The ICF has a long-term goal to make its World Championship events carbon-positive ©Getty Images

The International Canoe Federation (ICF) has become the latest sports body to join the United Nations' (UN) Framework Convention on Climate Change (UNFCCC).

The ICF hopes to make all of its World Championships carbon-positive in the long run, and cited its support of initiatives such as Paddle for the Planet and the International Olympic Committee (IOC) and UN's Clean Seas project as part of its commitment to promoting environmental sustainability.

It has also partnered with paddle board manufacturer Starboard in an attempt to achieve carbon neutrality at its major events.

The ICF Board voted unanimously to join the UNFCCC.

The Sports for Climate Action Framework, part of the UNFCCC, has been signed by more than 270 organisations, including the IOC, FIFA, Paris 2024 and the World Baseball Softball Confederation.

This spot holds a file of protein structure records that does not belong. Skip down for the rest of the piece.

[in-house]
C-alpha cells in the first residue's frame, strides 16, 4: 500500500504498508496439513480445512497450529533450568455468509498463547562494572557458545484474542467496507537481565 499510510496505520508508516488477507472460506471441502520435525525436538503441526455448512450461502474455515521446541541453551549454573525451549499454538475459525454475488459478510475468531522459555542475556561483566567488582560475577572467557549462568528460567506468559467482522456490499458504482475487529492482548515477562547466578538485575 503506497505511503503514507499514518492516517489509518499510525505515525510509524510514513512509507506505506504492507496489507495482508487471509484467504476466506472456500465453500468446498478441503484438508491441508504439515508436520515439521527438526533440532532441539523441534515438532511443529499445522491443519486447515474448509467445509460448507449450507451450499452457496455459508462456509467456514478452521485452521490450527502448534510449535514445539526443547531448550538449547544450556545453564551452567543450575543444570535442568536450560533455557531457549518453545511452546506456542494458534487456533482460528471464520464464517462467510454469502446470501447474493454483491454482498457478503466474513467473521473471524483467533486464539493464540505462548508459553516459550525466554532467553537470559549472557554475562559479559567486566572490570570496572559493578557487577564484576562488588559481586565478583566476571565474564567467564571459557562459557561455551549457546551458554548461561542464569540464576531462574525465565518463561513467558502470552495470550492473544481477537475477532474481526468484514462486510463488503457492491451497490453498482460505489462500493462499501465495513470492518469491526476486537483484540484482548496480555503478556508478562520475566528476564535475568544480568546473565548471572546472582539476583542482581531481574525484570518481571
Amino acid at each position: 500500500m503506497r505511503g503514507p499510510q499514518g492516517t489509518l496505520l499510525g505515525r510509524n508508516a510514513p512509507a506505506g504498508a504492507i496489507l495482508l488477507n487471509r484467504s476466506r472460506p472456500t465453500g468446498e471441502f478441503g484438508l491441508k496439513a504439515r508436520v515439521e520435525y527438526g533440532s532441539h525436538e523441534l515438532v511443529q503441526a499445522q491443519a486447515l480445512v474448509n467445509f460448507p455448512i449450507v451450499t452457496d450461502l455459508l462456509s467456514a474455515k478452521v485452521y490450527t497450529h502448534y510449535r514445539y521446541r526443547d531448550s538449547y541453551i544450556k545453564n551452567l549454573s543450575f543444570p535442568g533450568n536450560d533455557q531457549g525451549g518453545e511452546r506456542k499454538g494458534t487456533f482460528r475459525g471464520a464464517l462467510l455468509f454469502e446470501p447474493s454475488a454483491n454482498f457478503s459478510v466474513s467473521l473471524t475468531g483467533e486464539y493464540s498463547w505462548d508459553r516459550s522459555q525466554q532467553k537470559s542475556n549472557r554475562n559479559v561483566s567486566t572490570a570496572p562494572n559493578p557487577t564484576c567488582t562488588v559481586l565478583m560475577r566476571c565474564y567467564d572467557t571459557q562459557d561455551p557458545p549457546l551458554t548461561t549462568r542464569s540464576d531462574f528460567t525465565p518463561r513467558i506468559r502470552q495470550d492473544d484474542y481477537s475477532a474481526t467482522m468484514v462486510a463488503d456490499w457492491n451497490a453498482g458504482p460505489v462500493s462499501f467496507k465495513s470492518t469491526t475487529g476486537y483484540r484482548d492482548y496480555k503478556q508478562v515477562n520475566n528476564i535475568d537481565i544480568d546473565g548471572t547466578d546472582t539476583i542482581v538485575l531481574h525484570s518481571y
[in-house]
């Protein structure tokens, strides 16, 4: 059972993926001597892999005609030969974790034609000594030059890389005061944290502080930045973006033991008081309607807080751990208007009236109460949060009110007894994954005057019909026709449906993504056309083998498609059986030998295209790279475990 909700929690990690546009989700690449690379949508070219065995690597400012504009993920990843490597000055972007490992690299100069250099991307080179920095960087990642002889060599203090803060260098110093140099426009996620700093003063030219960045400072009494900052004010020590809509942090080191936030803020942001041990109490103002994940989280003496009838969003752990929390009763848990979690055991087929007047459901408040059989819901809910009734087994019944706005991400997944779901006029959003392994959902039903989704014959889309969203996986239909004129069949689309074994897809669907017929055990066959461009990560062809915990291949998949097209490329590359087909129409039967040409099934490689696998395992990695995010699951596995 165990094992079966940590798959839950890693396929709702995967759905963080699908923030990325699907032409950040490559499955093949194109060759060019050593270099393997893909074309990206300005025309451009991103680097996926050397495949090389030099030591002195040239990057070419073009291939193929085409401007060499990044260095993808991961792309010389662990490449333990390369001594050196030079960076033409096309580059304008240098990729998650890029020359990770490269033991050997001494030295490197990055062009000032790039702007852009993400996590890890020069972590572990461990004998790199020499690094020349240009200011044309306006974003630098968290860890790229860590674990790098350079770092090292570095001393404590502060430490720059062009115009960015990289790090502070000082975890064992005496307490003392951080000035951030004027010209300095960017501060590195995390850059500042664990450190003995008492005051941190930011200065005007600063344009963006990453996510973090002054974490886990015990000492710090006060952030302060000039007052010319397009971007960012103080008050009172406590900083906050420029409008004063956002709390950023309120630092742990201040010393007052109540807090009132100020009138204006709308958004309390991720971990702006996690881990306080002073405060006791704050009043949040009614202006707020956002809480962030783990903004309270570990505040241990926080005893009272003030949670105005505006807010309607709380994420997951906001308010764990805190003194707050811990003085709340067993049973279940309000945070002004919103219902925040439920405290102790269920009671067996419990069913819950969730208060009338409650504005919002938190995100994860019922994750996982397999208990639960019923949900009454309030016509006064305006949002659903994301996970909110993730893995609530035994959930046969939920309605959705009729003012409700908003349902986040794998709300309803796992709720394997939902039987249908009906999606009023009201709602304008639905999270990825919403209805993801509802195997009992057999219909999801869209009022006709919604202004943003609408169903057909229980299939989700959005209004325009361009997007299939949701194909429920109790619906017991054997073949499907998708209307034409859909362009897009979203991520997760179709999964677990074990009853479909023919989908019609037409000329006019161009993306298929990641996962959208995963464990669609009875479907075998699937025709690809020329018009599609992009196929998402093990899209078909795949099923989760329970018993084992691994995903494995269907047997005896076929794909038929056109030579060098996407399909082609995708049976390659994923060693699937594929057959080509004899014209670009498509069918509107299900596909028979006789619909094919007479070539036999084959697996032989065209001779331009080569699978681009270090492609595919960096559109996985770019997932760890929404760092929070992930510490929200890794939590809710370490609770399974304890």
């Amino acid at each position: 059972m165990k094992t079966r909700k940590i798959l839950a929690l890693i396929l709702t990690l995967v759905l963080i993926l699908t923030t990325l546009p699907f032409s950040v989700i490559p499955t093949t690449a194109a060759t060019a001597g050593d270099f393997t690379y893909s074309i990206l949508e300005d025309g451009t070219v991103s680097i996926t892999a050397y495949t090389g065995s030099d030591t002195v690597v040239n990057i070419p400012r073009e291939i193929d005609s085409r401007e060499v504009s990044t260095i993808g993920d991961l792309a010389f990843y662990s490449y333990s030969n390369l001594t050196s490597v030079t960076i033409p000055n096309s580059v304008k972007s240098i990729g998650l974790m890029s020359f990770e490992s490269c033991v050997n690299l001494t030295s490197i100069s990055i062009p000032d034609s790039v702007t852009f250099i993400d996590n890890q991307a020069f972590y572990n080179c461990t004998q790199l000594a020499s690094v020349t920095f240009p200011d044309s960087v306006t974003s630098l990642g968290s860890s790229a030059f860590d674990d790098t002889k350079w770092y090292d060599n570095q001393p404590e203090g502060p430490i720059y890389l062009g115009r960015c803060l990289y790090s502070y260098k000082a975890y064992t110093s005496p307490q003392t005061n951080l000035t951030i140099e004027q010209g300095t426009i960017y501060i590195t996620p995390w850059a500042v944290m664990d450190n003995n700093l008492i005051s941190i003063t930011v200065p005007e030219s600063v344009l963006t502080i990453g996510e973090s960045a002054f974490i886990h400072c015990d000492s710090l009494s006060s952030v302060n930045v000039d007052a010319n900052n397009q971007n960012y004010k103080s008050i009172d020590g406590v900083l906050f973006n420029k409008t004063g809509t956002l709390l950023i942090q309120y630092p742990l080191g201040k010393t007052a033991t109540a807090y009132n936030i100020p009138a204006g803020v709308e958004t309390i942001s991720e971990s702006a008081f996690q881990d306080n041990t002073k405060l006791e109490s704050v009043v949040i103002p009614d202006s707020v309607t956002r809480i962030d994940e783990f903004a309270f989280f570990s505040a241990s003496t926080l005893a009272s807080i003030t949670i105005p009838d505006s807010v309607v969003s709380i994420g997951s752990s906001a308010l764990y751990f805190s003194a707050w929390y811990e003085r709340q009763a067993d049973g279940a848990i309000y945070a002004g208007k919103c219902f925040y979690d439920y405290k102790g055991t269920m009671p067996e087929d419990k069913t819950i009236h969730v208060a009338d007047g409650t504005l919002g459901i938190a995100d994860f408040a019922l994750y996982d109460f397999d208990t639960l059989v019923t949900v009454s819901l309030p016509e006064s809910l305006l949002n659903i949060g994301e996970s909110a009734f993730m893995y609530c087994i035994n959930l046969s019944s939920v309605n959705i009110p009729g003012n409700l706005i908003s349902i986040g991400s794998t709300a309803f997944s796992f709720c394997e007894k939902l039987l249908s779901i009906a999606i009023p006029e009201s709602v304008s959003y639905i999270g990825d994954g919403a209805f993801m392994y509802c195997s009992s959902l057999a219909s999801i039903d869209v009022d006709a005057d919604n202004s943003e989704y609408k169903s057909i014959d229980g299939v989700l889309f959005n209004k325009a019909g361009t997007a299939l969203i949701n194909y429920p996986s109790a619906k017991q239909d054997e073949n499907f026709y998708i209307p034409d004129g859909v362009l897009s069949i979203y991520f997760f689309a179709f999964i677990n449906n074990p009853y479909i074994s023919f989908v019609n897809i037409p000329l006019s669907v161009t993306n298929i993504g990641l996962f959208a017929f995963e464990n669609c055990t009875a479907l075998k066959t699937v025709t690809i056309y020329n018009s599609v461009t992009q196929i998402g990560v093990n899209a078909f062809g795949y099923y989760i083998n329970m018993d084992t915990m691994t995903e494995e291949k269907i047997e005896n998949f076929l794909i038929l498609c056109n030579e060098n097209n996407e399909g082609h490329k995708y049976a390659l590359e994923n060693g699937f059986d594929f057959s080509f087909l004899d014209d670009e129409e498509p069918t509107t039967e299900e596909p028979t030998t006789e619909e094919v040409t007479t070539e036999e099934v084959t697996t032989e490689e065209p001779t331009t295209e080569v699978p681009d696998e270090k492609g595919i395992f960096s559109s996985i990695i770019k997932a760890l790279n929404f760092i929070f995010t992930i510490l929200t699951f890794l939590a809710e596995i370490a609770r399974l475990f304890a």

The Sports for Climate Action Framework was launched in December 2018, and aims to use sport to drive climate awareness and action.

ICF head Thomas Konietzko said "joining the UNFCCC is another important stage for us" ©ICF
ICF head Thomas Konietzko said "joining the UNFCCC is another important stage for us" ©ICF

Thomas Konietzko, the German official elected as ICF President last month, explained that joining the UNFCCC is a notable milestone as it seeks to lessen the sport's impact on the environment.

"All over the world our canoeing family is constantly in contact with different ecosystems," Konietzko said.

"They are passionate about protecting our waterways, and it is our responsibility as sporting leaders to lead by example.

"We are already working to make our major events carbon neutral.

"This is just the first step.

"We owe it to our athletes, and to future generations.

"Joining the UNFCCC is another important stage for us, and I am pleased with the wholehearted support of our ICF board."

Delegates at the COP26 UN Climate Change Conference in Glasgow last month vowed to reduce greenhouse gas emissions by 50 per cent by 2030 and achieve "net zero" by 2040.